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You feel the blood pounding in your veins. You’ve got everyone in place, your loved one’s employers know about this, and everyone is counting on you to lead the way. You sweep into your loved one’s workplace to start the intervention with a dozen supporting people ready to deliver rehearsed gut-wrenching messages, and his seat is empty.
His secretary looks up. “He’s just gone out for lunch,” she says.
Interventions need to be planned carefully, and it can be very easy to screw them up if you don’t sit down and think about when and how to confront your loved one. The above scenario is one that occasionally pops up: you have everyone ready, but your loved one has headed out for a few hours.
Perhaps the worst one is when the addict storms out of the room as soon as you say it’s an intervention. Certainly it’s the hardest, emotionally.
Basically, you need to be sure the person who is going to be the recipient of the intervention is ready to hear the message. This also means that the intervention cannot be a complete surprise. If you were suddenly surrounded by 20 people, you’d feel ambushed and defensive.
So drop hints. Mention that you’re worried. You might also even warn your loved one that he or she might be the target of an intervention. This allows time for everyone to prepare.
So, you know your loved one is ready and you’ve warned him about a forthcoming intervention. You’ve dropped hints, and you’re ready to proceed. You walk in and your loved one looks a little confused. “What’s all this?” he says.
“We’re here because you need to change!” you cry, determined that he should hear the message.
“…you need to be sure the person who is going to be the recipient of the intervention is ready to hear the message”-Rehabs.com
The worst thing to start with is an accusation of any sort. Accusations will put people on the defensive, and this makes it a lot harder for your message to be heard. Remember that this is personal to the addict. She may have tried to change but was unable to.
An intervention is, in very polite terms, a way of saying to the addict: “Your behavior is unacceptable.” The trick is, of course, to persuade and cajole your loved one into accepting the message without being harsh about it.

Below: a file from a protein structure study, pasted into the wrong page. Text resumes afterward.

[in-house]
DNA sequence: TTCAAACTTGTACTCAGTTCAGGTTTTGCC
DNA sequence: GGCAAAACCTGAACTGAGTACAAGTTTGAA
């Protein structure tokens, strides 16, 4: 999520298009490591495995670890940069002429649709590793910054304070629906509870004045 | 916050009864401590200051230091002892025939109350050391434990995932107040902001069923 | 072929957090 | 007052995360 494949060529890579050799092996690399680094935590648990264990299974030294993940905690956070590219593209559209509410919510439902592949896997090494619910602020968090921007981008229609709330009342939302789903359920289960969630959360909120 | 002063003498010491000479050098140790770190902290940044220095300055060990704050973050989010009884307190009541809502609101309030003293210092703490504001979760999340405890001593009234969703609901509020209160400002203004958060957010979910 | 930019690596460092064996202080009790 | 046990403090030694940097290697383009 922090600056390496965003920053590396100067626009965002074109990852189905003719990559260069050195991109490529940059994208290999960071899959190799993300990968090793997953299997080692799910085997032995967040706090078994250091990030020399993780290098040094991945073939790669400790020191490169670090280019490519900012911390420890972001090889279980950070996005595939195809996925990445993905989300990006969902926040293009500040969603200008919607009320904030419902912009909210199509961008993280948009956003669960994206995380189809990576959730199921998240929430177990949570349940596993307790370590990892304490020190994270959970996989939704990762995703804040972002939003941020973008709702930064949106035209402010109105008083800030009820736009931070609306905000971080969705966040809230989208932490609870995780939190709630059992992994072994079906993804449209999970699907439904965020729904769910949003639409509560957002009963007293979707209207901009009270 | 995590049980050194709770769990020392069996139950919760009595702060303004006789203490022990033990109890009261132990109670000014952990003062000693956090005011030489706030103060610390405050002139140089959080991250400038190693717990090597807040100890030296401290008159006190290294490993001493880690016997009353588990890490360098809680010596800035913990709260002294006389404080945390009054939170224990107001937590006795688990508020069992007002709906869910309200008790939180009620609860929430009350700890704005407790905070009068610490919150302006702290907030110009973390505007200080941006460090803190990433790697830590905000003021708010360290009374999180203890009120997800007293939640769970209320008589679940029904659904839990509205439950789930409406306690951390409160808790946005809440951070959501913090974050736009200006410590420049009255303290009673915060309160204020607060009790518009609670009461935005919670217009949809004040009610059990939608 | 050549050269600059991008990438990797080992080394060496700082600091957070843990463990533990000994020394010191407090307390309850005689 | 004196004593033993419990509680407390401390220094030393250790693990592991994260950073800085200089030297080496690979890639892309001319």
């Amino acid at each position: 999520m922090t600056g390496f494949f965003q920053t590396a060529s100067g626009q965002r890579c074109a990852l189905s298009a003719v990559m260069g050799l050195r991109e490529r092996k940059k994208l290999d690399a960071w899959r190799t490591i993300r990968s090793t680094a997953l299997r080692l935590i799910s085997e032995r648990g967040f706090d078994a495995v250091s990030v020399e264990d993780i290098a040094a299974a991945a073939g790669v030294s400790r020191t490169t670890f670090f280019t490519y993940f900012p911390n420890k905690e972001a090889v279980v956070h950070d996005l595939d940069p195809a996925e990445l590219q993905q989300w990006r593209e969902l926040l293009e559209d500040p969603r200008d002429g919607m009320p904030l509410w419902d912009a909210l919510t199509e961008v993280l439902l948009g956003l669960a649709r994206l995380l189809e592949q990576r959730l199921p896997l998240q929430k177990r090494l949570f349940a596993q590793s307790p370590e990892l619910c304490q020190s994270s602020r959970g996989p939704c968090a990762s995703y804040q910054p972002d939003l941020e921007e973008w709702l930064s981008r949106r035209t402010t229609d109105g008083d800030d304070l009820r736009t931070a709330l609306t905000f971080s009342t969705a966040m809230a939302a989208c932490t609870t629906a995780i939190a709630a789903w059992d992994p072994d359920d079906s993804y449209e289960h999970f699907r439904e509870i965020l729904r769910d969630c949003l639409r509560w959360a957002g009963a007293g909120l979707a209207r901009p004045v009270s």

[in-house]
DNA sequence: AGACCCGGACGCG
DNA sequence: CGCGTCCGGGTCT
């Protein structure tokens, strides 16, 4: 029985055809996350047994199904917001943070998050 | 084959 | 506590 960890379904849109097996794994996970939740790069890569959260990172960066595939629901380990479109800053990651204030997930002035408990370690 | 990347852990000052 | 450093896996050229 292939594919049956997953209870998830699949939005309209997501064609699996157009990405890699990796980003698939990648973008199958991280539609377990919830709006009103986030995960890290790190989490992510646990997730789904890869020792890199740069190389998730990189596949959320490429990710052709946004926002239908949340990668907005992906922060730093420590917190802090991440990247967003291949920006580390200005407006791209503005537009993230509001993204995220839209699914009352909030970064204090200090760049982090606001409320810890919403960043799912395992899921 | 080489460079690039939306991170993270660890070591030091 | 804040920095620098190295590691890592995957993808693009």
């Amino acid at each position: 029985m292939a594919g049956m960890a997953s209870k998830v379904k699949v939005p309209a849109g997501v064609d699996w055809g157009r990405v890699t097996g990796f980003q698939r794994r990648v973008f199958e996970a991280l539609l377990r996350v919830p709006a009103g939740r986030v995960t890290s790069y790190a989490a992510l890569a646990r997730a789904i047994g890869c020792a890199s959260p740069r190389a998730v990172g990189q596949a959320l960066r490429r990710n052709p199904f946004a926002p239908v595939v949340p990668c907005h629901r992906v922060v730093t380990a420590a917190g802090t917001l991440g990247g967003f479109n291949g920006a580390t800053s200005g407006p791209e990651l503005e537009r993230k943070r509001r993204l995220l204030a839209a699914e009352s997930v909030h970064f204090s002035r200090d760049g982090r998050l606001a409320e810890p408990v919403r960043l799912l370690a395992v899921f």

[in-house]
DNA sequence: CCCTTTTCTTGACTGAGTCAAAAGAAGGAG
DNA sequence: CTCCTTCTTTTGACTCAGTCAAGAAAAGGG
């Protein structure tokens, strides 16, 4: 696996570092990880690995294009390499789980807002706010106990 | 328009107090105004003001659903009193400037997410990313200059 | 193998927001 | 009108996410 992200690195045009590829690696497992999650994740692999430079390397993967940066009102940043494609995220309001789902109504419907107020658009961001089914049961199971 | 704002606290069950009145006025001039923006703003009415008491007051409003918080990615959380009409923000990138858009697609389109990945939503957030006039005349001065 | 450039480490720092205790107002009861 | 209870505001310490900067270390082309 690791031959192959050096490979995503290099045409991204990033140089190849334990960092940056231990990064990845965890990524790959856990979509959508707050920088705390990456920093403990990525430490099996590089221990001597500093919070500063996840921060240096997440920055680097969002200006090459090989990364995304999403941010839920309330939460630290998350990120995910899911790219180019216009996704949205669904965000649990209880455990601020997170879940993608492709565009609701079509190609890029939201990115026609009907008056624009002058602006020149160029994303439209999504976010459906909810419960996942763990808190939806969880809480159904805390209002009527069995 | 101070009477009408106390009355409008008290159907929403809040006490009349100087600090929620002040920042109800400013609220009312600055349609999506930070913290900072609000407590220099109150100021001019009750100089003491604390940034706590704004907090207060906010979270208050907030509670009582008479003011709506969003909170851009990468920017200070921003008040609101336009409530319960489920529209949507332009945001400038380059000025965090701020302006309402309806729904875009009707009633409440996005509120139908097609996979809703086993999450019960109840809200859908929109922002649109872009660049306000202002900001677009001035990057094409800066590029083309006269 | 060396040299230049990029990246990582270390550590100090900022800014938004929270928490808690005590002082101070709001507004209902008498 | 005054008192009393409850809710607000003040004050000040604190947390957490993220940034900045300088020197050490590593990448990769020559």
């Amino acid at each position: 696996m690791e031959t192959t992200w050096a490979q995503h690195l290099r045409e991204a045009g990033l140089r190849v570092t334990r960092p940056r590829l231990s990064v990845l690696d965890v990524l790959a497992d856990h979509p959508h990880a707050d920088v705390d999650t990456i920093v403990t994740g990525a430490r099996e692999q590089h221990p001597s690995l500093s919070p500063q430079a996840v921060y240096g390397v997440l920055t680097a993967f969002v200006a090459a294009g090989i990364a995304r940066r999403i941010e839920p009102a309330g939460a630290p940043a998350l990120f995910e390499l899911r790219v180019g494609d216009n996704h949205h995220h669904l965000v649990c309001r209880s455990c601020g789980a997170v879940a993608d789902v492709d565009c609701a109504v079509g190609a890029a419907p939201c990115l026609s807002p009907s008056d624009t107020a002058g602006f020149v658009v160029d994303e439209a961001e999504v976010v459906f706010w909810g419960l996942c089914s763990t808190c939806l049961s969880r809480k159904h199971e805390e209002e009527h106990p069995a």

Remember how the best teachers used to make you feel guilty about not handing in homework? Or when someone said they were disappointed? That sort of language creates a feeling of guilt, and it’s something to exploit. Remember that everyone there has to focus on the message. It’s a good idea to practice before the intervention, and give everyone an order in which to speak.
So you’ve got the right message, but your loved one gazes around. “What’s he doing here?” she exclaims.
Choose the people for the intervention carefully. The idea is to avoid anger and defensiveness, and you need the addict to focus on the issue at hand, not who is telling her the message. Avoid selecting those who have a turbulent history with your loved one. Depending on the relationship your loved one has with various people, this might include parents and siblings.
Now, you’ve got the right people saying the right message. Your loved one looks up at you. “I know; I’ve messed up,” he says. “I need help.”
“That’s great,” you say. “Let’s go and look at clinics!”
“By offering your loved one a choice and a delay, you give them a chance to back out.”-Rehabs.com
Wait a second. You need to look at places before the intervention. You need to decide on your options and financial options before even getting there. By offering your loved one a choice and a delay, you give them a chance to back out. If your loved one needs help, he needs it now, so have everything set up to go.
Setting up an intervention can be tricky, and it can be a frustrating and time-consuming path. One of the easier options is to talk to a professional interventionist. These experts can help you to decide whether your loved one is ready for an intervention and how to go about it. Ultimately, you want the best for your partner, sibling, parent, or child, so talk to one if you have concerns.